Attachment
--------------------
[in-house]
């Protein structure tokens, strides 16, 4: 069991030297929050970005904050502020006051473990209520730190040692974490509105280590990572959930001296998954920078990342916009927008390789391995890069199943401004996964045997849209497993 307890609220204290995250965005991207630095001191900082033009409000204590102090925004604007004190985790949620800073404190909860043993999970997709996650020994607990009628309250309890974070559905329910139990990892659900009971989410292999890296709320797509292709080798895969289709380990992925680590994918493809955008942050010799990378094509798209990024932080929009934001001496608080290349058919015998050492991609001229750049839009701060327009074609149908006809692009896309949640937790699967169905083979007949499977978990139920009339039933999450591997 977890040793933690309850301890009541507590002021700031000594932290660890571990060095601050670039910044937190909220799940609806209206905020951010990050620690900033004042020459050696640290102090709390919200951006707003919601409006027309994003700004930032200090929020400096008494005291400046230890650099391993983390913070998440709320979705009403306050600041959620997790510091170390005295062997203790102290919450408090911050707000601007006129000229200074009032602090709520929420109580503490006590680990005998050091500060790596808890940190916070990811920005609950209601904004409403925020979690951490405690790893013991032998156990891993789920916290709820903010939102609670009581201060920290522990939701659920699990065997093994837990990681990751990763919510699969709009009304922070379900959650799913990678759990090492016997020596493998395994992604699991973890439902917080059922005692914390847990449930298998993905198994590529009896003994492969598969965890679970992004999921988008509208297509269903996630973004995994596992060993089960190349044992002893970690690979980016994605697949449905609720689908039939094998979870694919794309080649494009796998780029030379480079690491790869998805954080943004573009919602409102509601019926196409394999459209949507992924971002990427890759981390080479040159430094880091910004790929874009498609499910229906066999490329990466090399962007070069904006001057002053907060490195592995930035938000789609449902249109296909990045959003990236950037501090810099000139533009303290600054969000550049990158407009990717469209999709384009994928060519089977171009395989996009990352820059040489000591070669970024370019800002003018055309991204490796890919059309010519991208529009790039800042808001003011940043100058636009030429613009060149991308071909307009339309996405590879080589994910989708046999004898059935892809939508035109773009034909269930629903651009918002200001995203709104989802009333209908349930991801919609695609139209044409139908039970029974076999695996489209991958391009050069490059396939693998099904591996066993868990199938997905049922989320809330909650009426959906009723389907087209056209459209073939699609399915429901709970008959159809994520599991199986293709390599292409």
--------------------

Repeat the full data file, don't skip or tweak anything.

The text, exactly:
[in-house]
């Protein structure tokens, strides 16, 4: 069991030297929050970005904050502020006051473990209520730190040692974490509105280590990572959930001296998954920078990342916009927008390789391995890069199943401004996964045997849209497993 307890609220204290995250965005991207630095001191900082033009409000204590102090925004604007004190985790949620800073404190909860043993999970997709996650020994607990009628309250309890974070559905329910139990990892659900009971989410292999890296709320797509292709080798895969289709380990992925680590994918493809955008942050010799990378094509798209990024932080929009934001001496608080290349058919015998050492991609001229750049839009701060327009074609149908006809692009896309949640937790699967169905083979007949499977978990139920009339039933999450591997 977890040793933690309850301890009541507590002021700031000594932290660890571990060095601050670039910044937190909220799940609806209206905020951010990050620690900033004042020459050696640290102090709390919200951006707003919601409006027309994003700004930032200090929020400096008494005291400046230890650099391993983390913070998440709320979705009403306050600041959620997790510091170390005295062997203790102290919450408090911050707000601007006129000229200074009032602090709520929420109580503490006590680990005998050091500060790596808890940190916070990811920005609950209601904004409403925020979690951490405690790893013991032998156990891993789920916290709820903010939102609670009581201060920290522990939701659920699990065997093994837990990681990751990763919510699969709009009304922070379900959650799913990678759990090492016997020596493998395994992604699991973890439902917080059922005692914390847990449930298998993905198994590529009896003994492969598969965890679970992004999921988008509208297509269903996630973004995994596992060993089960190349044992002893970690690979980016994605697949449905609720689908039939094998979870694919794309080649494009796998780029030379480079690491790869998805954080943004573009919602409102509601019926196409394999459209949507992924971002990427890759981390080479040159430094880091910004790929874009498609499910229906066999490329990466090399962007070069904006001057002053907060490195592995930035938000789609449902249109296909990045959003990236950037501090810099000139533009303290600054969000550049990158407009990717469209999709384009994928060519089977171009395989996009990352820059040489000591070669970024370019800002003018055309991204490796890919059309010519991208529009790039800042808001003011940043100058636009030429613009060149991308071909307009339309996405590879080589994910989708046999004898059935892809939508035109773009034909269930629903651009918002200001995203709104989802009333209908349930991801919609695609139209044409139908039970029974076999695996489209991958391009050069490059396939693998099904591996066993868990199938997905049922989320809330909650009426959906009723389907087209056209459209073939699609399915429901709970008959159809994520599991199986293709390599292409």